Political Notes: Ups, Downs and In-betweens
The state’s first business court judge, the state Senate minority leader steps down and Board of Regents appointments.
A First in Cobb: New Cobb County District Attorney Joyette Holmes is the first female and the first African American to hold that position. Holmes, who was formerly chief magistrate judge for the county, was appointed and sworn in by Gov. Kemp.
She succeeds Vic Reynolds as DA and will finish out his term; he left to become head of the Georgia Bureau of Investigation. Holmes will have to run for a four-year term next year.
The Marietta Daily Journal quoted Georgia Court of Appeals Judge Yvette Miller, who is the first African-American woman on the Court of Appeals and the first to serve as its chief judge, as saying, “Joyette’s hard work as assistant district attorney, as assistant solicitor, as an attorney in private practice and chief magistrate judge has prepared her well.” Holmes, she said, “is the total package. Joyette embodies a marriage of qualifications and diversity.”
First Business Court Judge: Atlanta attorney Walter Davis, administrative partner at the Jones Day law firm, was named by Gov. Brian Kemp as the first statewide business court judge. The court, approved by voters in last fall’s election, aims to help businesses resolve their differences quickly.
Davis is a member of the Atlanta Bar Association’s Judicial Selection and Tenure Committee; he serves on the board of directors of the Atlanta Volunteer Lawyers Foundation and is a member of the leadership council of Zoo Atlanta.
Kemp said in a press release, “Walt Davis will bring invaluable business law expertise to this new statewide court, and I have the utmost confidence that he will govern his courtroom with integrity and fairness.”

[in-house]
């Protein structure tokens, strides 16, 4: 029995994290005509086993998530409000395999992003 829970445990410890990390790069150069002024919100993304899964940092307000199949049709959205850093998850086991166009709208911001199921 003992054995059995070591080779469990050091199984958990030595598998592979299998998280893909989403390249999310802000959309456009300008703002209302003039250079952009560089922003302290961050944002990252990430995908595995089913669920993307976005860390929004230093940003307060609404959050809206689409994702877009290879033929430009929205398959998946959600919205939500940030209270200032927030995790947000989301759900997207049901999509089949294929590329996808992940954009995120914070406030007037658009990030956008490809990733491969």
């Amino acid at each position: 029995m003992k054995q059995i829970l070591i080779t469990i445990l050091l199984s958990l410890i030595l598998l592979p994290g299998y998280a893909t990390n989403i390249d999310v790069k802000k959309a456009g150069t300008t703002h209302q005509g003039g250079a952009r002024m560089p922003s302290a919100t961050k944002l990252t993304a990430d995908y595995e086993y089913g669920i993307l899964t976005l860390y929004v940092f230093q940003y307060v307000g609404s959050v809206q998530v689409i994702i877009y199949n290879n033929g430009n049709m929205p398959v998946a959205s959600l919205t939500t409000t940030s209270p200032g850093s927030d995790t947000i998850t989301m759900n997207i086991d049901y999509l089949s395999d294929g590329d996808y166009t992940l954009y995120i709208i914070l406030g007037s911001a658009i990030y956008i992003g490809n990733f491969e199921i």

Top Democrat Stepping Down: State Senate Minority Leader Steve Henson (D-Tucker) will not seek re-election in 2020. The Atlanta Journal-Constitution reports that Henson, the only white male Democrat in the Senate, says he wants to focus on getting other Democrats elected. He had a close primary race in 2018.
Henson served in the state Senate from 1991 to 1998, then again from 2003 until the present.
BOR Appointments: Gov. Kemp appointed Dean Alford to a second term on the Board of Regents of the University System of Georgia and named two new members, Jose Perez and Samuel Holmes.
Alford, originally tapped by former Gov. Nathan Deal in 2012, lives in Conyers. He is president and CEO of Allied Energy Services and is a former chair of the board of directors of the Technical College System of Georgia.
Perez, from Peachtree Corners, is the retired president of Target Market Trends. Holmes, from Atlanta, is vice-chair of CBRE Inc., a commercial real estate services and investment firm.
The Board of Regents oversees Georgia’s public colleges and universities.
Niles Out: Georgia Department of Juvenile Justice Commissioner Avery Niles was fired by the agency’s board – a result of his false claim, made under oath in 2017, that he had an associate’s degree in criminal justice.
Niles had led the department since 2012, when he was appointed by former Gov. Nathan Deal. He initially offered to resign effective Sept. 1, but the board chose to fire him immediately.
New Ports Authority Board Member: Kent Fountain, president and CEO of Southeastern Gin & Peanut, has been named to the board of directors of the Georgia Ports Authority by Gov. Kemp. The authority is a 13-member quasi-government agency that operates the ports of Savannah and Brunswick as well as inland ports. Fountain resides in Screven.
Barr to JQC: Bob Barr, the former Georgia congressman, Libertarian Party presidential candidate and U.S. attorney for the Northern District of Georgia, is now a member of the Judicial Qualifications Commission, which handles complaints of ethical misconduct by Georgia judges.
Barr, who lives in Smyrna, will be one of seven members on the commission’s investigative panel, replacing attorney Edward Tolley.
In a news release announcing Barr’s appointment, Gov. Kemp said, “Bob Barr has served our country and state with the utmost integrity, earning numerous accolades and honors for his work ethic and advocacy.”
Barnard Chairing Parole Board: Former State Rep. Terry Barnard, Shellman Bluff, has been re-elected chair of the state Board of Pardons and Paroles. He is serving his second term on the board, which determines the fate of inmates seeking parole and death row inmates requesting clemency.
Brian Owens won re-election as the board’s vice chair.
Stover Resigns: David Stover (R- Newnan) resigned his seat in Georgia’s statehouse in June, citing a wish to be with his family. He had represented District 71 since 2013.